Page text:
Protect the Planet by Traveling Green
With over a billion tourists crisscrossing the globe every year, minimizing an individual traveler’s impact on the earth’s natural and cultural treasures is more important than ever. The potential negative effects of tourism are both local and global: oceanfront hotels contribute to beach erosion, rising numbers of visitors threaten the fragile ecosystems, and carbon dioxide emissions from planes are a growing contributor to global warming. Luckily, there are many green travel practices to offset the possible detrimental trappings of globetrotting.
“Green travel” represents responsible travel practices that focus on economic, socio-cultural, and environmental sustainability. Changing the way you usually travel may seem difficult at first, but with a little effort, green habits soon become second nature. Participating in green travel methods also helps stimulate market demand for green products and services. Furthermore, taking these steps helps protect the environment, wildlife, and historical sites and keep them beautiful and thriving for generations to come.
Book nonstop flights
Planes use the most fuel during take off and landing. Booking flights with as few stopovers as possible cuts down on the CO2 emissions.
Use public Transport or bike
A great way to see a new place is hopping on public transport or exploring by bike. If you must rent a car, go for the smallest vehicle available; extra points if you can rent a hybrid!
Recycle when possible
Don’t leave trash anywhere. Simply put it in your bag or pocket until you can find the proper receptacle. Furthermore, always make use of recycling services when available.
Use a refillable water bottle
Carry a water bottle that can be refilled. This not only cuts down on plastic in landfills and the ocean, but also money.
Take reusable shopping bags
It’s easy to toss a reusable canvas bag into your suitcase or backpack when shopping for food or souvenirs. Not only are they sustainable, reusable bags are often much stronger than plastic bags provided by vendors, making it easier to lug around your loot.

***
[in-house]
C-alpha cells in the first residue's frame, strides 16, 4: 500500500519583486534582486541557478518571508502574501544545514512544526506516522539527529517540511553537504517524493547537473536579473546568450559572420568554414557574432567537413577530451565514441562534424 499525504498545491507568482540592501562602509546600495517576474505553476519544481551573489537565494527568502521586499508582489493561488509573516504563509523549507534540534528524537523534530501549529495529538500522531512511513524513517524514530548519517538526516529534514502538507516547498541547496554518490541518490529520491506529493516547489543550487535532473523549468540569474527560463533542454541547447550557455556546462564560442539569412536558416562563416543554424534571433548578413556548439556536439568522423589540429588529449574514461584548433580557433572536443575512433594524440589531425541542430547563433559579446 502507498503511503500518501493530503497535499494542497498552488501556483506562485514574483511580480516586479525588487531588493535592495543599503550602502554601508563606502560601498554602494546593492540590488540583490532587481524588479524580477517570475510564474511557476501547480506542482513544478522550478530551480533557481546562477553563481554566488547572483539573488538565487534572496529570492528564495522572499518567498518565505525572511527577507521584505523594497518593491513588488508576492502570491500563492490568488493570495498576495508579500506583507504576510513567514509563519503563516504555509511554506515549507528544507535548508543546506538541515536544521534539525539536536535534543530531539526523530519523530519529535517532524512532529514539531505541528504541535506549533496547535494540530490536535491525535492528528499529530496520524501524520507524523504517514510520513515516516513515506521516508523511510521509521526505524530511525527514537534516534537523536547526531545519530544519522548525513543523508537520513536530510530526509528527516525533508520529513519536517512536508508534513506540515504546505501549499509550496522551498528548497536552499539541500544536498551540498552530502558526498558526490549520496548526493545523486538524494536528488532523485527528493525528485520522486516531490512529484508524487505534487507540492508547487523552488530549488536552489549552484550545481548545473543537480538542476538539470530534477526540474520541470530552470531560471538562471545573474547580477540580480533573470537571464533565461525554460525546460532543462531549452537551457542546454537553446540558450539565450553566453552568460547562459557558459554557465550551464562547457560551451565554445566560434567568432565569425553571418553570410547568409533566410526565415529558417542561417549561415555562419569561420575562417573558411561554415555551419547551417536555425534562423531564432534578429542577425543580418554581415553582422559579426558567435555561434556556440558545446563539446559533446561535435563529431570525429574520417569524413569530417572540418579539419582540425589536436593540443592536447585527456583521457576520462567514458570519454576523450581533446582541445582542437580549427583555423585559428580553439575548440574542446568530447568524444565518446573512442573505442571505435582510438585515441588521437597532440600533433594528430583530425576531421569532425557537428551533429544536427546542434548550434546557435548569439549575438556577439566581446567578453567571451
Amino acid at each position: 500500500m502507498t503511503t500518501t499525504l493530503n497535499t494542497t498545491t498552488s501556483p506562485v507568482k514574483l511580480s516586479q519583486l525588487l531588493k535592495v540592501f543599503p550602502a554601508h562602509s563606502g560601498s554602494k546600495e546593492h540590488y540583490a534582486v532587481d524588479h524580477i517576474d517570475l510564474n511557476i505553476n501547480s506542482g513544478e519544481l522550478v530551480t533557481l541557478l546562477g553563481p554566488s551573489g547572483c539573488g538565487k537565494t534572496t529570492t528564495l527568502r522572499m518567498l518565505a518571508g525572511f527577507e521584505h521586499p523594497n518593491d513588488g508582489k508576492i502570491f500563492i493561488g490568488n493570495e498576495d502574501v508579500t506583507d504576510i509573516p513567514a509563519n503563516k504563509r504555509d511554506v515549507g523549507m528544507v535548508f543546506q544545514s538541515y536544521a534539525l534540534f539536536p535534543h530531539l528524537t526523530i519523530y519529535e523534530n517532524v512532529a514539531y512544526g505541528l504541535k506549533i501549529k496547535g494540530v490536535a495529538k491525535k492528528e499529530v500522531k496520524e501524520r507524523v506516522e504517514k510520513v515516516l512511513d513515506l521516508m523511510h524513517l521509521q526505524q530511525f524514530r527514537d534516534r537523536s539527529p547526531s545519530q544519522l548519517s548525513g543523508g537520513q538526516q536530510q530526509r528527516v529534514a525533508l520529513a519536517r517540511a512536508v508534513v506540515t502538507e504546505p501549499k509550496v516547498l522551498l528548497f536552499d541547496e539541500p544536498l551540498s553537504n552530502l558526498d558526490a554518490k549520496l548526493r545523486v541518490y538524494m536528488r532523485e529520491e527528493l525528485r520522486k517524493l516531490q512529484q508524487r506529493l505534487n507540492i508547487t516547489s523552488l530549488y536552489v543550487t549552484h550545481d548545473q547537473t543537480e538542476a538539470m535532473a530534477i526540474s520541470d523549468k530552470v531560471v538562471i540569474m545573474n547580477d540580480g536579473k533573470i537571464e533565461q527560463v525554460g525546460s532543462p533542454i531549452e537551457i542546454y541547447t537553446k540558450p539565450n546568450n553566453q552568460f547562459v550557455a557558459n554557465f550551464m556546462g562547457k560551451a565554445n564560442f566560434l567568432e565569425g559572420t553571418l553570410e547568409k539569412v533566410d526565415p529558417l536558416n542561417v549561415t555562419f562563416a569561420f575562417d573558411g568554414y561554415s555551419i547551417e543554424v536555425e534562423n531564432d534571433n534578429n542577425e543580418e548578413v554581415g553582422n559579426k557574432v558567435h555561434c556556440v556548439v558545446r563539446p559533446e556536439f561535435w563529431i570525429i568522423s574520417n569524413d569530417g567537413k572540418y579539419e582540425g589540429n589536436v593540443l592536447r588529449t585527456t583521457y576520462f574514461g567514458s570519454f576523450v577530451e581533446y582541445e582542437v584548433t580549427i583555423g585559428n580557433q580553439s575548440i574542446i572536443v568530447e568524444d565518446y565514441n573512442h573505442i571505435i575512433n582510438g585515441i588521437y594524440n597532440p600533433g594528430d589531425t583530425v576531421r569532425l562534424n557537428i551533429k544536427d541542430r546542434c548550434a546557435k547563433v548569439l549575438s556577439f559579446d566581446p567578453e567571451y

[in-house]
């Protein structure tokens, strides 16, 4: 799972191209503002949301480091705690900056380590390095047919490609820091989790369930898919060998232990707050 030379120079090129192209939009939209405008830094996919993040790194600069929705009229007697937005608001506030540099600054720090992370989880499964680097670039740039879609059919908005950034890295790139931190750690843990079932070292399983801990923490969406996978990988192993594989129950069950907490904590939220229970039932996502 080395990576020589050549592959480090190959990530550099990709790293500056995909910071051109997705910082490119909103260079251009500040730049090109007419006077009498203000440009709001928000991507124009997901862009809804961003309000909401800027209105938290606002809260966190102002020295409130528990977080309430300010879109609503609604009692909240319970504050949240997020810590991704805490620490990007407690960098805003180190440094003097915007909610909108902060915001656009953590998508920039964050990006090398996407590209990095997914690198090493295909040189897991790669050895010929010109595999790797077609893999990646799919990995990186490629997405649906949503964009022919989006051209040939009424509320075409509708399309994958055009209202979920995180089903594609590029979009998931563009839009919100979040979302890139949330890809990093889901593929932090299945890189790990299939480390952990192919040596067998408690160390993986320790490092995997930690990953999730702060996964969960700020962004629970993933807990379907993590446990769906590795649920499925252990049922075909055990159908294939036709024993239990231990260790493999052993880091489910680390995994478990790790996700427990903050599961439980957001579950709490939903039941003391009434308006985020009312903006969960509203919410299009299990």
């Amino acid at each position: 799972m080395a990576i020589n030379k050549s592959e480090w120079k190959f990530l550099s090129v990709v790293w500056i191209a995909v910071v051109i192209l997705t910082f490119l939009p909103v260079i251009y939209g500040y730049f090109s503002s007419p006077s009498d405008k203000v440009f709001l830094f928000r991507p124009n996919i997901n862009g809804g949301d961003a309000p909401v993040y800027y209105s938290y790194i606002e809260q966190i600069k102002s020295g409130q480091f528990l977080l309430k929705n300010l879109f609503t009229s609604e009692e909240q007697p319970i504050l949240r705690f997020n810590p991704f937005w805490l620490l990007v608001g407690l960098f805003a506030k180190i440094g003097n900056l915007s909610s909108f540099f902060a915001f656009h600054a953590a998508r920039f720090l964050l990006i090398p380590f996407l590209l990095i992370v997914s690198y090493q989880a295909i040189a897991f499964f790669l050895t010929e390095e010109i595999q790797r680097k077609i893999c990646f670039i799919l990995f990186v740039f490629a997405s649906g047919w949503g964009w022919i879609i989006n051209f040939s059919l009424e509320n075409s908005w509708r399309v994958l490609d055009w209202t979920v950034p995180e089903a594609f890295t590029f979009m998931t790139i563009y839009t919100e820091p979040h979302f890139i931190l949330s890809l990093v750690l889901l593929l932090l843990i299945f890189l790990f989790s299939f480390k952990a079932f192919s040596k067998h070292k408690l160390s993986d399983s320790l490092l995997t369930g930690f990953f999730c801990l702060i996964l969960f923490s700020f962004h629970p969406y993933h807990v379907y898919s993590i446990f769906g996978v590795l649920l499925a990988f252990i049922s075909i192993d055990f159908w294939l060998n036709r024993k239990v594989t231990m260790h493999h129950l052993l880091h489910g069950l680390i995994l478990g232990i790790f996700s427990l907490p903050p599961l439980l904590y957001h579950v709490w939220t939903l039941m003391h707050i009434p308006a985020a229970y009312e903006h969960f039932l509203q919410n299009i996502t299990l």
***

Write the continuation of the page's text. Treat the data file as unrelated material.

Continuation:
Locally sourced food and ingredients support the local community and cut down on packaging. (Use the reusable shopping bags you brought with you!)
Be careful when buying souvenirs
Be wary of souvenirs made from skin, fur, bone, shell, beak, or hooves. If you purchase an item made from endangered or threatened wildlife you’re going to encourage whoever killed or crafted it to do it all over again. Plus, most items of this nature are prohibited by international law and can land you in trouble at customs.
Use environmentally friendly products
Use soap, cosmetics, sunscreens, and detergents that are green reduce pollution in our waterways, air, and atmosphere, as well as protecting wildlife that ingest it. When shopping for “green” products, look for labels using words “organic” and “recycled,” which are more closely regulate by government and verified with a symbol on the package.
Don’t touch wildlife or coral while swimming/diving
The world underwater is a marvelous, but delicate ecosystem. Touching wildlife or coral can throw off this intricate balance and be extremely detrimental to keeping sea life healthy and thriving.
Book accommodations that have green practices
Hotels with seals of approval from certification programs, such as EarthCheck (Australia), LEED Certification (US), Green Globe, Rainforest Alliance (Latin America, Caribbean), and Green Tourism Business Scheme (UK), are always a great choice. However, any hotel selection can be made green if you look for hotels that encourage sustainable practices. Favor hotels that recycle, use renewable energy sources, change linen only in between guests or by request, and hire locally. Hotels that utilize indigenous resources tend to be more sustainable, as they’re investing in the local economy.
Be mindful at lodging
Don’t use mini toiletries if you already have your own to cut down on waste. Take shorter showers, and shut the water off while brushing your teeth to conserve water. Electricity can be scarce in a lot of places, so check that all lights and air-conditioning units are switched off to reduce usage. Hang up towels so they don’t need to be changed every day.
Don’t support attractions that exploit animals
Zoos, elephant rides, pictures with monkeys, even the horse drawn carriages in Central Park have repeatedly been shown to mistreat the animals. These sorts of practices will die out if they become no longer profitable.
Lend a helping hand to help reverse the damage we have caused on Earth. There are many green organizations that love volunteers. Ecoteer Responsible Travel and Foundation for Sustainable Development are great resources to find opportunities that are both legitimate and ethical. Whether it’s for beach clean-up, building new coral, or helping rehabilitate injured or endangered animals, there is a cause that’s right for you.